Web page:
ABFA Video Series Continues: ABFA Members Transforming Fuels for Today and Tomorrow
Wednesday, June 25, 2014
In ABFA’s latest video, Association President Michael McAdams speaks out about the important role of the advanced and cellulosic biofuels industry in helping America achieve energy security while transitioning to a low-carbon economy.
Representing a wide portfolio of technologies, feedstocks, and molecules, ABFA members are developing and commercializing their technology platforms (many of which are first in kind) to provide renewable, lower carbon fuels. Utilizing algae, catalytic processes, pyrolosis, synthetic biology, hydro processing, fermentation, and a range of other platforms, ABFA’s members are making “drop-in fuels” that can be used in planes, trains and automobiles just like any conventional fuel available at local filling stations today.
According to Bloomberg, $33 billion has been invested world-wide in this sector over the last four years. This investment represents people and jobs throughout America: jobs in rural America planting and cultivating new energy crops, jobs building and operating biorefineries, technology and engineering jobs, laboratory jobs researching new feedstocks and enzymes, and many more.
ABFA continually advocates for public policies that are technology neutral, use sustainable feedstocks, and offer subsidy parity to ensure all viable advanced biofuels can compete on a level playing field. McAdams describes this philosophy and substance-first approach as fostering a membership that is focused on discussing and solving problems and that has always stood for an “all of the above” energy strategy.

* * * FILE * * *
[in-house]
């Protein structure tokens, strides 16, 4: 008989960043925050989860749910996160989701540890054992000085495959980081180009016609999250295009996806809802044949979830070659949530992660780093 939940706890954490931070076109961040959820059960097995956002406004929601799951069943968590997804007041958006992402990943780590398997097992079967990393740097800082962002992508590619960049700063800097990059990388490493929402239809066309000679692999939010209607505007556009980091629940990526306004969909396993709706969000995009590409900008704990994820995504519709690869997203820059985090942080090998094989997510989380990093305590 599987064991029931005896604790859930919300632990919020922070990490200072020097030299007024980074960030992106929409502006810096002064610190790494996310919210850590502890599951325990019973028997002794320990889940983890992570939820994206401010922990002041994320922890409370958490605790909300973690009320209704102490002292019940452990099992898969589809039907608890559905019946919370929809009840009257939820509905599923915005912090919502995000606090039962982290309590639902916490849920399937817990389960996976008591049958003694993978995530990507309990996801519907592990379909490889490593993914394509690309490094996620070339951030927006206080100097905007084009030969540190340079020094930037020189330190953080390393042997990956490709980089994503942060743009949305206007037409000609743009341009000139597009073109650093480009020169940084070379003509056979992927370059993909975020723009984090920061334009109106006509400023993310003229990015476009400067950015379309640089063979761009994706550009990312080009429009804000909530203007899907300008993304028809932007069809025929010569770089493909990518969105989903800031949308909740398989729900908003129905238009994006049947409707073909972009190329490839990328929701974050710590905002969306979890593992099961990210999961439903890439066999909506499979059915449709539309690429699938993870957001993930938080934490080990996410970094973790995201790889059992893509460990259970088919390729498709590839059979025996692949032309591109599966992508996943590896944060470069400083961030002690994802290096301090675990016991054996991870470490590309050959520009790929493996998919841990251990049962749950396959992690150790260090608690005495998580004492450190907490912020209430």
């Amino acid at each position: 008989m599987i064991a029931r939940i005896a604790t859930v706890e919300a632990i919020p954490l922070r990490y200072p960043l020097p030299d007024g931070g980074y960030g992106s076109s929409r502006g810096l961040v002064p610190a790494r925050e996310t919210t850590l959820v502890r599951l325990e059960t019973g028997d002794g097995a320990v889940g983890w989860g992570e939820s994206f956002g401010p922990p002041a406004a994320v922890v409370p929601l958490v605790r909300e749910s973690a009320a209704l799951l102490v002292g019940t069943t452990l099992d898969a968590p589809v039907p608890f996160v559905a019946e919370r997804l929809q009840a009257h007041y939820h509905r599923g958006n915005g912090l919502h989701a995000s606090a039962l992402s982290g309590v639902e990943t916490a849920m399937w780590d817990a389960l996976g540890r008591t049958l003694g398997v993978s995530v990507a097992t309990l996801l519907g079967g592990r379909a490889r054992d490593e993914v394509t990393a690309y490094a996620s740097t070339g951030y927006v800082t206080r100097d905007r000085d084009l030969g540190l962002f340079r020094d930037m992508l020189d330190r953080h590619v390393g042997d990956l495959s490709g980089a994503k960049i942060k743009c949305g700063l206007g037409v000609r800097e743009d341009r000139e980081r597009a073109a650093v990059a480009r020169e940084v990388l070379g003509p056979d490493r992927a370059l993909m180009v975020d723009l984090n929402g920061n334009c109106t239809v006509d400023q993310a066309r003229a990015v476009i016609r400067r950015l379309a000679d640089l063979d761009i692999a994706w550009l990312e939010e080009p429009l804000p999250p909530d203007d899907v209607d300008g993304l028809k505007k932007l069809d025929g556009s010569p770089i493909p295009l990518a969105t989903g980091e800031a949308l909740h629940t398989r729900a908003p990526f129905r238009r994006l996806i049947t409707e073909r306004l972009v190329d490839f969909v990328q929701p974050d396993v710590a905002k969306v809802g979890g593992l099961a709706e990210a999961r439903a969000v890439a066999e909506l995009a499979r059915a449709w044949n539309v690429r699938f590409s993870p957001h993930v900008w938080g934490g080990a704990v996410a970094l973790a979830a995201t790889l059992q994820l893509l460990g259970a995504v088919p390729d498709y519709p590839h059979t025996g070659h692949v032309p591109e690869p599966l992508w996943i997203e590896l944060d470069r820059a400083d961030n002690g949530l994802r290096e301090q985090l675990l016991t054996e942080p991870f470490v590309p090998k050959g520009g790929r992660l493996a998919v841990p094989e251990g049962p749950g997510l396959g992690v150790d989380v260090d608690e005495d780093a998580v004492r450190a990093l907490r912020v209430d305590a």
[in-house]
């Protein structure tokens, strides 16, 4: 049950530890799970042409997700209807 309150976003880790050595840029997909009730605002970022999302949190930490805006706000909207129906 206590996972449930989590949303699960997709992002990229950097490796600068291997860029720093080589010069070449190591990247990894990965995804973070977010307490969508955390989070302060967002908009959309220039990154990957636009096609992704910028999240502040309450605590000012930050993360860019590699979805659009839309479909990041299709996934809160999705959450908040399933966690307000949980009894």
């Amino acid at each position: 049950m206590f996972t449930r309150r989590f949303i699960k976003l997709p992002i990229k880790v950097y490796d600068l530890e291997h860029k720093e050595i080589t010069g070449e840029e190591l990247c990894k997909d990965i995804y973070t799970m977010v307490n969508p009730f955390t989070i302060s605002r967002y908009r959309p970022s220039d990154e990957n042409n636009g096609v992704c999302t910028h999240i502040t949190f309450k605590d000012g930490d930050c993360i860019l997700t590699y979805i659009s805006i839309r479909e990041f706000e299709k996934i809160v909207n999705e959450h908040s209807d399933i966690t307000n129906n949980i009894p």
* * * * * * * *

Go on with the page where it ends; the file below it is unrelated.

When speaking to the current state of advanced biofuels industry, McAdams says, “We’re on the way up and more facilities will come in to the market this year alone… So as we move forward in 2014, 2015, 2016 and years beyond – if we got a little more certainty out of the federal policy – you’d see even more of these facilities being built and financed.”
McAdams points to the significant impact of programs like the Renewable Fuel Standard (RFS), the supporting tax policy, and agencies completing their missions to communicate a solid signal of certainty to the American people and the financial institutions that put the money up to build this industry. “It is incredibly important in the beginning of a new industry like this that we have that support from the federal government,” continues McAdams. “The corn ethanol industry had it for forty years, and now they are 15 billion gallons of built capacity, the largest in the world. We are going to add to that legacy.”
You can watch the interview video above or check out ABFA’s video center for previous member profiles. Make sure to stay tuned to this blog for additional perspectives from the companies leading the transition to a renewable fuels future.